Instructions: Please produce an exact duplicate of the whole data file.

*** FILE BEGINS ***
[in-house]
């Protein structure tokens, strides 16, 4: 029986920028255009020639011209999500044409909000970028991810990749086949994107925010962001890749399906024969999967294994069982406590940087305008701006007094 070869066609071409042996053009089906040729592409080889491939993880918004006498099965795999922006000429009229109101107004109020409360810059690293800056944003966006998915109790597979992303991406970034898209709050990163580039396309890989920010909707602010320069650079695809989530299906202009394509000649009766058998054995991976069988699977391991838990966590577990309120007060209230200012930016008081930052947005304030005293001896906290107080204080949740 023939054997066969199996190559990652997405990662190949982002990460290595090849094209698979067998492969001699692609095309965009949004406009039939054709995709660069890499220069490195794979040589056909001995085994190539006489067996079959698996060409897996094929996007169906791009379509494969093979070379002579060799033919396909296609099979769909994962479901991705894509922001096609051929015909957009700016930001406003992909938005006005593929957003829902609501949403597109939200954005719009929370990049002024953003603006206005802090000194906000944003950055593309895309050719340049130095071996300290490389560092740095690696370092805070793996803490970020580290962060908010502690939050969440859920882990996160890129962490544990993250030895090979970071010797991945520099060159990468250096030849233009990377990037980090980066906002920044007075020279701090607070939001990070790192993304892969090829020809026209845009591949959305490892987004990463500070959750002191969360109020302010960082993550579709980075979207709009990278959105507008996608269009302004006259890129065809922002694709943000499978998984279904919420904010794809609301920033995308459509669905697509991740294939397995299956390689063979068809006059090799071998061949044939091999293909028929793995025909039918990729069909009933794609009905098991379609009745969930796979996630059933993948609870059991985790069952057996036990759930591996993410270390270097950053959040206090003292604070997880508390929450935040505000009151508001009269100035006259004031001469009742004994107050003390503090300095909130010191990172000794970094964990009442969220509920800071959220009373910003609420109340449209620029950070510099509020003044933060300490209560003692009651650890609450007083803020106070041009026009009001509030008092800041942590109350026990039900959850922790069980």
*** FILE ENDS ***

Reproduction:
[in-house]
């Protein structure tokens, strides 16, 4: 029986920028255009020639011209999500044409909000970028991810990749086949994107925010962001890749399906024969999967294994069982406590940087305008701006007094 070869066609071409042996053009089906040729592409080889491939993880918004006498099965795999922006000429009229109101107004109020409360810059690293800056944003966006998915109790597979992303991406970034898209709050990163580039396309890989920010909707602010320069650079695809989530299906202009394509000649009766058998054995991976069988699977391991838990966590577990309120007060209230200012930016008081930052947005304030005293001896906290107080204080949740 023939054997066969199996190559990652997405990662190949982002990460290595090849094209698979067998492969001699692609095309965009949004406009039939054709995709660069890499220069490195794979040589056909001995085994190539006489067996079959698996060409897996094929996007169906791009379509494969093979070379002579060799033919396909296609099979769909994962479901991705894509922001096609051929015909957009700016930001406003992909938005006005593929957003829902609501949403597109939200954005719009929370990049002024953003603006206005802090000194906000944003950055593309895309050719340049130095071996300290490389560092740095690696370092805070793996803490970020580290962060908010502690939050969440859920882990996160890129962490544990993250030895090979970071010797991945520099060159990468250096030849233009990377990037980090980066906002920044007075020279701090607070939001990070790192993304892969090829020809026209845009591949959305490892987004990463500070959750002191969360109020302010960082993550579709980075979207709009990278959105507008996608269009302004006259890129065809922002694709943000499978998984279904919420904010794809609301920033995308459509669905697509991740294939397995299956390689063979068809006059090799071998061949044939091999293909028929793995025909039918990729069909009933794609009905098991379609009745969930796979996630059933993948609870059991985790069952057996036990759930591996993410270390270097950053959040206090003292604070997880508390929450935040505000009151508001009269100035006259004031001469009742004994107050003390503090300095909130010191990172000794970094964990009442969220509920800071959220009373910003609420109340449209620029950070510099509020003044933060300490209560003692009651650890609450007083803020106070041009026009009001509030008092800041942590109350026990039900959850922790069980």